Origin of areOld English (Northumbrian) aron from base found also in am and art
An example of usage of the word "are" is to change the following phrase to present tense: “We will be warm.”
Origin of areFrench from Classical Latin area: see area
Origin of areMiddle English aren from Old English aron, earon ; see er-1 in Indo-European roots.
Origin of areFrench from Latin ārea open space ; see area .
From Middle English aren, from Old English earun, earon (“are”), reinforced by Old Norse plural forms in er- (displacing alternative Old English sind and bēoþ), from Proto-Germanic *arun (“(they) are", originally, "(they) became”), from the third person plural preterite indicative form of *iraną (“to rise, be quick, become active”), from Proto-Indo-European *er-, *or(w)- (“to rise, lift, move”). Cognate with Old Norse erun (“(they) are”), Old English eart (“(thou) art”). More at art.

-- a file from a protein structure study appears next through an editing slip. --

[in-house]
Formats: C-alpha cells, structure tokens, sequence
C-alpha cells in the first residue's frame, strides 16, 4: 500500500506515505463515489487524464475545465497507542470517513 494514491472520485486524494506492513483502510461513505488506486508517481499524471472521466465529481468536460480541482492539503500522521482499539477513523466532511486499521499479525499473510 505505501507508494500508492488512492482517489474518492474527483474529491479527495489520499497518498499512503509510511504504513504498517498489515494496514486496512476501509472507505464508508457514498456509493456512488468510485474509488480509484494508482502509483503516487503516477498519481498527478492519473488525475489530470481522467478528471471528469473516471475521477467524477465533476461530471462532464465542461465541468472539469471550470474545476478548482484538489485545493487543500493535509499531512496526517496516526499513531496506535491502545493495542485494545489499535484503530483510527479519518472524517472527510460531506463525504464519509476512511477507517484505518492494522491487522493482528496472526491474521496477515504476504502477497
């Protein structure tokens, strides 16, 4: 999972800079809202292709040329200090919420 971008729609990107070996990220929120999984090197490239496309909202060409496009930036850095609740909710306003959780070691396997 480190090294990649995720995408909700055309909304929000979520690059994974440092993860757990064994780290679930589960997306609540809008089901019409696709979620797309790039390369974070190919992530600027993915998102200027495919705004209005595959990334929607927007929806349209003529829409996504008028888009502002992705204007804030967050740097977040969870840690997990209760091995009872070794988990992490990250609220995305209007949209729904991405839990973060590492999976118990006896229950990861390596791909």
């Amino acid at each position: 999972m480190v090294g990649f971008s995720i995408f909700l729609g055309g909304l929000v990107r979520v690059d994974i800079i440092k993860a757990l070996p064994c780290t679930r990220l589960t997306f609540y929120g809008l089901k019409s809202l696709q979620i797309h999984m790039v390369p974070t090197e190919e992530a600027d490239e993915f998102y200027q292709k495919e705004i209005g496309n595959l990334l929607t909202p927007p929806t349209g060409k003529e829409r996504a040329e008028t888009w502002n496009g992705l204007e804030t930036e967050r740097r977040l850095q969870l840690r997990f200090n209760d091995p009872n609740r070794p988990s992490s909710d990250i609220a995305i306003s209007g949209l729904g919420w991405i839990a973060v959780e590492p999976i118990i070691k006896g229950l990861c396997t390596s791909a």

- Are is now rarely used except in its derivative hectare.
From French are.
- plural form of area
- Why are you disappointed in me?
- "Where are you?" he asked.
- The kids are in the next room.
- Are we getting close?
- These are my other two daughters, Dulce and Alondra.